“This incident, and the resulting severe injuries to this worker, should never have happened,” said Christopher Adams, OSHA’s Syracuse area director. “Workers who enter confined spaces risk being overcome, sometimes fatally, by toxic and oxygen-deficient atmospheres. OSHA standards require that employers identify confined spaces in their workplaces and maintain a comprehensive and effective confined space program so that no worker is sickened or injured. That was not the case at the Salamida plant.”

Specific confined space hazards included the company’s failure to:

  • Evaluate the workplace to identify confined spaces, including three, 3,000-gallon vinegar tanks
  • Identify confined space hazards inside the tank such as oxygen deficiency and acetic acid vapors
  • Develop and implement procedures and practices to verify and maintain safe entry conditions
  • Provide air monitoring, ventilation, and rescue equipment for employees entering confined spaces
  • Ensure that monitoring was conducted by trained employees
  • Train employees on confined space hazards
  • Develop and maintain confined space rescue procedures
  • Post warning signs for confined spaces

Other hazards found during OSHA’s inspection included:

  • No procedures, training, or devices to lock out machines’ power sources to protect against their unintended startup
  • Inadequate respiratory protection
  • Not properly training employees to operate forklifts
  • Lack of emergency eyewashes and splash goggles for employees working with caustic chemicals
  • No chemical hazard communication program and training for employees
  • Unguarded fan blades, unlabeled electric circuit breakers

As a result of these conditions, cited Rob Salamida Co., for one willful violation and 11 serious violations of workplace safety standards and proposed fines totaling $79,600.

Winter Woods Inc. Exposes Employees to Hazardous Chemicals

A Wisconsin wood d?cor and floral supplier exposed workers to toxic levels of chemicals in adhesives and paints because, federal inspectors determined, the workplace lacked adequate engineering controls needed to reduce harmful vapors.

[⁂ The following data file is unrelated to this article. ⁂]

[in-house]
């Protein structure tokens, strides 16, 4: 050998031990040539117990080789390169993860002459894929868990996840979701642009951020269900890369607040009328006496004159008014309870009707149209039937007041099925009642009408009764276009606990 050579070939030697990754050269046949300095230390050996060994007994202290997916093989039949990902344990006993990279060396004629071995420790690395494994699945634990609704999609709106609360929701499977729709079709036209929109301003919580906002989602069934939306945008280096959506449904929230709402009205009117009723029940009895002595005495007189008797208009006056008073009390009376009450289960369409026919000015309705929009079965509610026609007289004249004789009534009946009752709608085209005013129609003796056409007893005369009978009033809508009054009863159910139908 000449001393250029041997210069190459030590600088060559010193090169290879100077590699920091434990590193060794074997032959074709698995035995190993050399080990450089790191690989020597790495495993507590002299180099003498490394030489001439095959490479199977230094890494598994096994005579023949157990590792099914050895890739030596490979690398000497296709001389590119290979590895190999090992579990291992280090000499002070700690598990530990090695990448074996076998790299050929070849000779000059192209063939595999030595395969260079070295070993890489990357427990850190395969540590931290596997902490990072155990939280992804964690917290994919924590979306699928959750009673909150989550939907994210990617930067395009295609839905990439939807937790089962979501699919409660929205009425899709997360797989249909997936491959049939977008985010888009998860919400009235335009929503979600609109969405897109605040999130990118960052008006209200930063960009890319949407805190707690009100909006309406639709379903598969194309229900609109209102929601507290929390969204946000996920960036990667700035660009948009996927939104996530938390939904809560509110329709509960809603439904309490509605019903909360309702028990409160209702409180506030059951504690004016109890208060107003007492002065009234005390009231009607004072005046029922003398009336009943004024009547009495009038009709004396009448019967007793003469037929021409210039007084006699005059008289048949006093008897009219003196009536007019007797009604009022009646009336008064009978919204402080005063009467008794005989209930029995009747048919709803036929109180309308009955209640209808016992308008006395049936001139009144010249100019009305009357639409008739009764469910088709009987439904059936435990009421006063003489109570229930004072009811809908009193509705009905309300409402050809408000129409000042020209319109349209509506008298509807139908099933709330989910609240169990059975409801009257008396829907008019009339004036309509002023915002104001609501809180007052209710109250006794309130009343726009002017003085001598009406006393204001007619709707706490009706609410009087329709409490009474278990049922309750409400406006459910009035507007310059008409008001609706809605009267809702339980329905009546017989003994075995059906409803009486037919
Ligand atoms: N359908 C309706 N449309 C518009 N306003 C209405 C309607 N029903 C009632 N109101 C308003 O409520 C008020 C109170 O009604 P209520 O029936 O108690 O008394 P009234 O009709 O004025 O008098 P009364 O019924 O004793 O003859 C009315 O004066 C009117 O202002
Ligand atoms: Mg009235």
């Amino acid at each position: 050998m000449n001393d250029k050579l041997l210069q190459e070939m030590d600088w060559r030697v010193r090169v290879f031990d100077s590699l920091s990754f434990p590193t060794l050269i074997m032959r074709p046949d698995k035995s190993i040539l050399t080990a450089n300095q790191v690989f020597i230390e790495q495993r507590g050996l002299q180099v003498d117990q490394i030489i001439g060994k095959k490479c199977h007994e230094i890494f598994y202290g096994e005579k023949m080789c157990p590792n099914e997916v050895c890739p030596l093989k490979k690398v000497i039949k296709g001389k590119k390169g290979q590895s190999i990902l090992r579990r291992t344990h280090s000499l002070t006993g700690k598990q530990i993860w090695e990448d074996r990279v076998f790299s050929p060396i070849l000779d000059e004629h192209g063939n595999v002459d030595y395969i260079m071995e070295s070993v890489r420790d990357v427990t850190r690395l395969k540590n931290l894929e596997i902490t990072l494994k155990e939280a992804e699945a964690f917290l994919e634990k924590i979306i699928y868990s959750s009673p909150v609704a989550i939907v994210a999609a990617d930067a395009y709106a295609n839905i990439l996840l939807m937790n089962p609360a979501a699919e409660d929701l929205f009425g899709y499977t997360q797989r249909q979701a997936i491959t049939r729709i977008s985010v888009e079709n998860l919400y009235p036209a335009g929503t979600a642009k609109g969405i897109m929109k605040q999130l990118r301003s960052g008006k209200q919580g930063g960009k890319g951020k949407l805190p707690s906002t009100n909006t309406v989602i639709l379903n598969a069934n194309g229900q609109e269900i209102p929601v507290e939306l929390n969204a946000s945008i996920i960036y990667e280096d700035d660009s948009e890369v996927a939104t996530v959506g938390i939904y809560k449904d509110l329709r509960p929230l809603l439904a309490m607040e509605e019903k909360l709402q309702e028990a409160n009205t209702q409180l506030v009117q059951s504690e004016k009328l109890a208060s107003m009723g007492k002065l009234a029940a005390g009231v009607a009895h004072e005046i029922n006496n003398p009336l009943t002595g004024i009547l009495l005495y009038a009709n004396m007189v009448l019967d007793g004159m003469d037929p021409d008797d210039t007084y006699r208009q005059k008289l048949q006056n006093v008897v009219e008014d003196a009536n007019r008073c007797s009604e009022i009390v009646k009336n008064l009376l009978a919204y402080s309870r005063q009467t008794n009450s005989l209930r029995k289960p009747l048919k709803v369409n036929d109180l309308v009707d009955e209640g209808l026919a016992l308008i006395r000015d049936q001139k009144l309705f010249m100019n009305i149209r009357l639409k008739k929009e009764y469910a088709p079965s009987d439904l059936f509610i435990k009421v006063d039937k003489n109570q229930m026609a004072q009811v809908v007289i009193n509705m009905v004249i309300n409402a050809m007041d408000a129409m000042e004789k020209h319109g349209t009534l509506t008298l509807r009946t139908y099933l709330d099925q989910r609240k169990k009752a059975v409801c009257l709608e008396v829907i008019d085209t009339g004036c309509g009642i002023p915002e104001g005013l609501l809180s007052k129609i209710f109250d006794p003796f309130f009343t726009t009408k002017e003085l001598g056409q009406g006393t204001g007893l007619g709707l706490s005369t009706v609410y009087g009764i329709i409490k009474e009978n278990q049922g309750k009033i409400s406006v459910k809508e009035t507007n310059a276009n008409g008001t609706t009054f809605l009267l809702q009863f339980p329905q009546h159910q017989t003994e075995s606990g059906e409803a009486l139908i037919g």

On March 24, OSHA cited Winter Woods, Inc., for 10 serious safety violations based on the findings of its October 15, 2015, investigation.

Agency inspectors found a lack of sufficient engineering controls allowed employees to suffer exposure to toluene and xylene, chemicals commonly used in paints and adhesives, at the company's Glidden facility. Excessive toluene and xylene exposure can cause headache, weakness, confusion, and muscle fatigue, as well as damage to the liver and kidneys.

OSHA has proposed penalties of $70,000.

"Exposing employees to two hazardous chemicals at levels exceeding permissible exposure jeopardizes workers' safety and health," said Mark Hysell, OSHA's area director in Eau Claire. "Employers working with hazardous materials must determine the dangers that chemicals present before exposing employees to them. The employer must ensure engineering controls, work practices and personal protective equipment requirements are in place and in use to minimize exposure to toxins and protect their workers."

Investigators found Winter Woods failed to:

  • Provide a working environment free from recognized hazards
  • Implement engineering controls to prevent employee from over exposure to hazardous chemicals
  • Identify and evaluate respiratory hazards
  • Complete employee medical evaluations and fit workers for respirators
  • Properly store chemicals
  • Train employees about hazardous chemicals used in the workplace

Eastern Wire Products Inc. Employee Suffers Amputation from Unguarded Machine

OSHA issued citations to Eastern Wire Products, Inc., of Jacksonville, Florida, on March 28 for one repeated, 13 serious, and two other-than-serious safety violations.

OSHA began an investigation after learning an Eastern Wire employee suffered a workplace injury that required hospitalization. On January 5, 2016, the 37-year-old machine operator was attempting to remove a piece of jammed wire when the machine caught his finger. The tip of the worker’s right index finger was amputated. OSHA has established a National Emphasis Program on Amputations to identify and reduce workplace amputation hazards.

The agency cited Eastern Wire for repeatedly exposing workers to unguarded machine parts and equipment. The employer was previously cited for this same violation in 2011 at this facility.